All over Istanbul, these grungy old blocks are being fixed-up. Some areas are also getting prettier, safer and more prosperous. Things are growing, gentrifying, getting pricier.

Just across the big boulevard from our hotel, closer to the major shopping street Istiklal, was a far more colorful and lively world. We spent most of our days exploring this part of town. While Istiklal itself was pretty generic, the area all around it was so much fun to experience. There were very swank areas right next to some family oriented neighborhoods, just down the road from some extremely loud clubs and bars. Some parts were touristy, full of light and music, other streets were quiet, cool, & intimate. There was so much activity in Beyoğlu and so many people, it is hard to imagine that this neighborhood is only a tiny part of this massive city!

I think the most interesting thing about Istanbul is the general feeling of momentum you experience here. It feels like things are happening, that the city is changing fast. For example, there are huge infrastructural developments are underway, including the extension of the limited public transportation network. Renovation and new building sites are going up all over the place. With its independent currency, the Turkish lira (Turkish lira symbol 8x10px.png), keeping its prices attractive to international investors, Turkey seems immune to a lot of the problems facing neighboring eurozone countries on the Mediterranean. And this has created an optimism, as well as a growing confidence, in the people.

Istanbul is almost always described as a crossroads, but I think it is also a launchpad… at least in the new media/tech world. A number of small international tech start-ups chose Istanbul as the test market site for their new apps. They did this because Istanbul, and turkey in general, has an increasingly connected and highly concentrated population of tech-savvy young people. It is a fertile market for new mobile technology. Istanbul is itself home to a number of tech start-ups, however these tend to create clone apps for the turkish market. For more see this ReadWriteWeb.com article. Still the talent is definitely there, so maybe it is just a matter of time before the ideas start poring out of Istanbul as well! China was once the place for knock-offs (well, to be fair it still sometimes is) but over time it has also developed into a country of innovation. Hopefully a similar phenomenon is starting to occur in the Istanbul tech sector!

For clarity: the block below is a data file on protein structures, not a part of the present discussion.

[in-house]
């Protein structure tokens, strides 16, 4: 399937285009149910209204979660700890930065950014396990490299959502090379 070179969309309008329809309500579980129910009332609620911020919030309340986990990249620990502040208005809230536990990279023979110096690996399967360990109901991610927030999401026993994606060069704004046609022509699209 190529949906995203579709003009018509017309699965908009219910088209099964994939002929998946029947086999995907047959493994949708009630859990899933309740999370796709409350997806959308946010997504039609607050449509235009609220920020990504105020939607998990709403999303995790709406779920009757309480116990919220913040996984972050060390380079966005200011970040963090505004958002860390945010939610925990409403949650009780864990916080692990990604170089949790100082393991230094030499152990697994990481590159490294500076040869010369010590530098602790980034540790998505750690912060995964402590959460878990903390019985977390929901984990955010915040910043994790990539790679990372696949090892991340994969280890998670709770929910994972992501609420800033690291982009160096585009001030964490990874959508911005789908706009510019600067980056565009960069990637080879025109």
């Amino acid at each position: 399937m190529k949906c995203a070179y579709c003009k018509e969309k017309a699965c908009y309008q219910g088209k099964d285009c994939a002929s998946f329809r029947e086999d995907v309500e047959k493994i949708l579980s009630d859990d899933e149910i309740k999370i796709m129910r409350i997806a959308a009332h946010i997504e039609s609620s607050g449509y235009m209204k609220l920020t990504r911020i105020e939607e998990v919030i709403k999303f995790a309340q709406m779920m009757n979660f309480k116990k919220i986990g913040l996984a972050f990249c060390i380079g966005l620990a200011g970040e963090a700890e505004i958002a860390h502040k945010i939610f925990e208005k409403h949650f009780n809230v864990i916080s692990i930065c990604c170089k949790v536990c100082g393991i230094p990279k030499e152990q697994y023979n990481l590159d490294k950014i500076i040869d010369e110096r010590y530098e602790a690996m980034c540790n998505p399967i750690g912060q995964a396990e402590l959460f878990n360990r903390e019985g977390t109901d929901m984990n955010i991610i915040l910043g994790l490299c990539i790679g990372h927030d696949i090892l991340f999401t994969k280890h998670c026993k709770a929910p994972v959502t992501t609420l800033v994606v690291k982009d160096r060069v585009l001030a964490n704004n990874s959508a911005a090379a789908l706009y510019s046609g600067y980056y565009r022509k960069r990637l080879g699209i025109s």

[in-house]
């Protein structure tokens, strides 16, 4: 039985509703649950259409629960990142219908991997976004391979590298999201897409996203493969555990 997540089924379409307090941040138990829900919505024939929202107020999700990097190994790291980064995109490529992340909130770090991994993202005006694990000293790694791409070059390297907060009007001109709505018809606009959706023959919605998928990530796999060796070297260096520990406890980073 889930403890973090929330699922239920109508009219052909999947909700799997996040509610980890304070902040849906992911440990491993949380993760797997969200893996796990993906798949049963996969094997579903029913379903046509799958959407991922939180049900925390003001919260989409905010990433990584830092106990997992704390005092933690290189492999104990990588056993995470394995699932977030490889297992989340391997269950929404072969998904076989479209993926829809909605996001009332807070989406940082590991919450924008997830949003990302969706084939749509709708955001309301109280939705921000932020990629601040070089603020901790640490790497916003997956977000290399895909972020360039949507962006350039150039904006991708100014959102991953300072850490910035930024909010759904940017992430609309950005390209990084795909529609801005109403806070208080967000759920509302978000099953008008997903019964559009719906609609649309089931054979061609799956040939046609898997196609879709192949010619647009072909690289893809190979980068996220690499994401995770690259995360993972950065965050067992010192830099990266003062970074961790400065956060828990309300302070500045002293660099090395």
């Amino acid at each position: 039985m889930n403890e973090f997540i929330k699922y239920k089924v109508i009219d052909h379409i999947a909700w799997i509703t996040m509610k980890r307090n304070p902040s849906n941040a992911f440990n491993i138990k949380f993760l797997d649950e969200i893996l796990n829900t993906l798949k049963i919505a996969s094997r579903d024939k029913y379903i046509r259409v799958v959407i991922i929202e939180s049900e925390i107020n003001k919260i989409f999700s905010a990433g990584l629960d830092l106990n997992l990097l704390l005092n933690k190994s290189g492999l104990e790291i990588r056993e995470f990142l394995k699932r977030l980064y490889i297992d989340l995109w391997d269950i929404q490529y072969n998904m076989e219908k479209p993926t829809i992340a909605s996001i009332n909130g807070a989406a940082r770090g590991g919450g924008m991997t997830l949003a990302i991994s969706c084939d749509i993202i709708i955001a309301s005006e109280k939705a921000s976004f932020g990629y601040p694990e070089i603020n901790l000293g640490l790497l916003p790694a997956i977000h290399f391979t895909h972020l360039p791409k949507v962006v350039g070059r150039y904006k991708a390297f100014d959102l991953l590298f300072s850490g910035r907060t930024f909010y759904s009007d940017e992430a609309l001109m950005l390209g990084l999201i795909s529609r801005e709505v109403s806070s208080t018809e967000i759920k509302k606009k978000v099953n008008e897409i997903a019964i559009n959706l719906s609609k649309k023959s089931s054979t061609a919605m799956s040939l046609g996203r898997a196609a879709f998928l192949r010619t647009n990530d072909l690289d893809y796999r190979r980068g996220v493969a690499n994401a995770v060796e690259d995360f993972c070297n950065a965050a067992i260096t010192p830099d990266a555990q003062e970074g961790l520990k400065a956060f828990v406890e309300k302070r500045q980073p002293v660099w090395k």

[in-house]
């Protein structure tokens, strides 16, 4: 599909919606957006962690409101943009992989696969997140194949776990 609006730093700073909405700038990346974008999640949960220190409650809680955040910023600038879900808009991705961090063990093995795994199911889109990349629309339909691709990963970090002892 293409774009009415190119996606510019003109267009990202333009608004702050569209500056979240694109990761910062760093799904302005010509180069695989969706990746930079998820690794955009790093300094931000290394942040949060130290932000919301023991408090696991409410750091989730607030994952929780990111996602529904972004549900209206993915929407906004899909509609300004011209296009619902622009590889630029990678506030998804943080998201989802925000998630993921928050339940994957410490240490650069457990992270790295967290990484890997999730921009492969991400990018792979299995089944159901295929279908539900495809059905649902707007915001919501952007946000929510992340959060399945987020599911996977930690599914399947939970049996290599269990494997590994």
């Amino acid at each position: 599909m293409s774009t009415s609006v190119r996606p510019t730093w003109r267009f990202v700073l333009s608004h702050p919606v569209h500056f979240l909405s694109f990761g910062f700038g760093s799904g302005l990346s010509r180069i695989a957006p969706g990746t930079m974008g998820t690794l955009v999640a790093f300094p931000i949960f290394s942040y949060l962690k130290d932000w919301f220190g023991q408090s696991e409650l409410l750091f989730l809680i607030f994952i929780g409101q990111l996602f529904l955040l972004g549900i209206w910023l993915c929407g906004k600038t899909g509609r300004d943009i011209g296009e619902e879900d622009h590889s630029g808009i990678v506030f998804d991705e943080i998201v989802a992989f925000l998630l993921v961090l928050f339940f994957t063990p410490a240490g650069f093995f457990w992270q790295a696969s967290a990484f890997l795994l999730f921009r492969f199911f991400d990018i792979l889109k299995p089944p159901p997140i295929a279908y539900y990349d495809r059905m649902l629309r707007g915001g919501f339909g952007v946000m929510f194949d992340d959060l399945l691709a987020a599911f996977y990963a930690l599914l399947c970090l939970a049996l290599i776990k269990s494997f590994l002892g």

In the world of traditional communication media, especially broadcasting, Turkey is huge. With 18 million homes with televisions, it is also large producer of entertainment goods, such as tv series, for its own domestic market. Many of these turkish series actually also find distribution throughout the middle east. And as such, it acts as a bridge between Europe and the Middle east in more ways than just geographically. It is actually in an ideal strategic location to potentially bridge the gap on social issues or politics through its large communication networks. Of course, if it will actually do so, is still up for debate. There remains some concerns about Turkey’s attitude towards freedom of the press (see this article for more). For some of the latest stats on the film market in turkey, see this variety article. For general facts and figures on the media landscape, see here.

Istanbul definitely has the energy and momentum to once again become one of the great world cities, on par with the London’s and Tokyo’s of the world. It is also poised to experience major growth across media sectors, which means it could become an even brighter hotspot for young international talent. Istanbul really is a city to watch!